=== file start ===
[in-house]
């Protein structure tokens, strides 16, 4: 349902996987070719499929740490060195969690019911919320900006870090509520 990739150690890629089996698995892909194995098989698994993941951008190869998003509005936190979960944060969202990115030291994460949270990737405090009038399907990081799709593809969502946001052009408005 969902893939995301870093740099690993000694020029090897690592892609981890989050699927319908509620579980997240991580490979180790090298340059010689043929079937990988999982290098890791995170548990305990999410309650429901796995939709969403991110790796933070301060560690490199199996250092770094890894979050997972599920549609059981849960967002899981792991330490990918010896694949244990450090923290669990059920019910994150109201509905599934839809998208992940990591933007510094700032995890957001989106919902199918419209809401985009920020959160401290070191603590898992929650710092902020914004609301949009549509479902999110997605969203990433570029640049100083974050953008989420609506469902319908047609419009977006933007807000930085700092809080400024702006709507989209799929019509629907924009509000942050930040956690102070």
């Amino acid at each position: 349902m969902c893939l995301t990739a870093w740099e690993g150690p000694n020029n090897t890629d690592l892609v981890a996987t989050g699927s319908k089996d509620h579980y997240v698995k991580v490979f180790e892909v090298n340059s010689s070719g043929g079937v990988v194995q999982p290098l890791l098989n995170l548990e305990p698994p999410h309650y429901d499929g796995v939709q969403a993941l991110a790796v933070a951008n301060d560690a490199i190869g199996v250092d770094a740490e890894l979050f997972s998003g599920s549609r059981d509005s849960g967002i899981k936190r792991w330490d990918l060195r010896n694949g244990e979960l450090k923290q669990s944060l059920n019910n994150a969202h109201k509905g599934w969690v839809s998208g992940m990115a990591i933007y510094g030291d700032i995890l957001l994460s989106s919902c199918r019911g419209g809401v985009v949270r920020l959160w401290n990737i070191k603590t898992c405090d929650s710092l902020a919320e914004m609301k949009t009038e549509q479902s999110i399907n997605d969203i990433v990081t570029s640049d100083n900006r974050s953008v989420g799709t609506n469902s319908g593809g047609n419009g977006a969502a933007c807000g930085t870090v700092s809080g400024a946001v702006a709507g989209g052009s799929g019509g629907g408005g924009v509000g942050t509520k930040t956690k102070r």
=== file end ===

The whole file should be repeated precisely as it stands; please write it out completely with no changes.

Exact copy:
[in-house]
């Protein structure tokens, strides 16, 4: 349902996987070719499929740490060195969690019911919320900006870090509520 990739150690890629089996698995892909194995098989698994993941951008190869998003509005936190979960944060969202990115030291994460949270990737405090009038399907990081799709593809969502946001052009408005 969902893939995301870093740099690993000694020029090897690592892609981890989050699927319908509620579980997240991580490979180790090298340059010689043929079937990988999982290098890791995170548990305990999410309650429901796995939709969403991110790796933070301060560690490199199996250092770094890894979050997972599920549609059981849960967002899981792991330490990918010896694949244990450090923290669990059920019910994150109201509905599934839809998208992940990591933007510094700032995890957001989106919902199918419209809401985009920020959160401290070191603590898992929650710092902020914004609301949009549509479902999110997605969203990433570029640049100083974050953008989420609506469902319908047609419009977006933007807000930085700092809080400024702006709507989209799929019509629907924009509000942050930040956690102070």
């Amino acid at each position: 349902m969902c893939l995301t990739a870093w740099e690993g150690p000694n020029n090897t890629d690592l892609v981890a996987t989050g699927s319908k089996d509620h579980y997240v698995k991580v490979f180790e892909v090298n340059s010689s070719g043929g079937v990988v194995q999982p290098l890791l098989n995170l548990e305990p698994p999410h309650y429901d499929g796995v939709q969403a993941l991110a790796v933070a951008n301060d560690a490199i190869g199996v250092d770094a740490e890894l979050f997972s998003g599920s549609r059981d509005s849960g967002i899981k936190r792991w330490d990918l060195r010896n694949g244990e979960l450090k923290q669990s944060l059920n019910n994150a969202h109201k509905g599934w969690v839809s998208g992940m990115a990591i933007y510094g030291d700032i995890l957001l994460s989106s919902c199918r019911g419209g809401v985009v949270r920020l959160w401290n990737i070191k603590t898992c405090d929650s710092l902020a919320e914004m609301k949009t009038e549509q479902s999110i399907n997605d969203i990433v990081t570029s640049d100083n900006r974050s953008v989420g799709t609506n469902s319908g593809g047609n419009g977006a969502a933007c807000g930085t870090v700092s809080g400024a946001v702006a709507g989209g052009s799929g019509g629907g408005g924009v509000g942050t509520k930040t956690k102070r």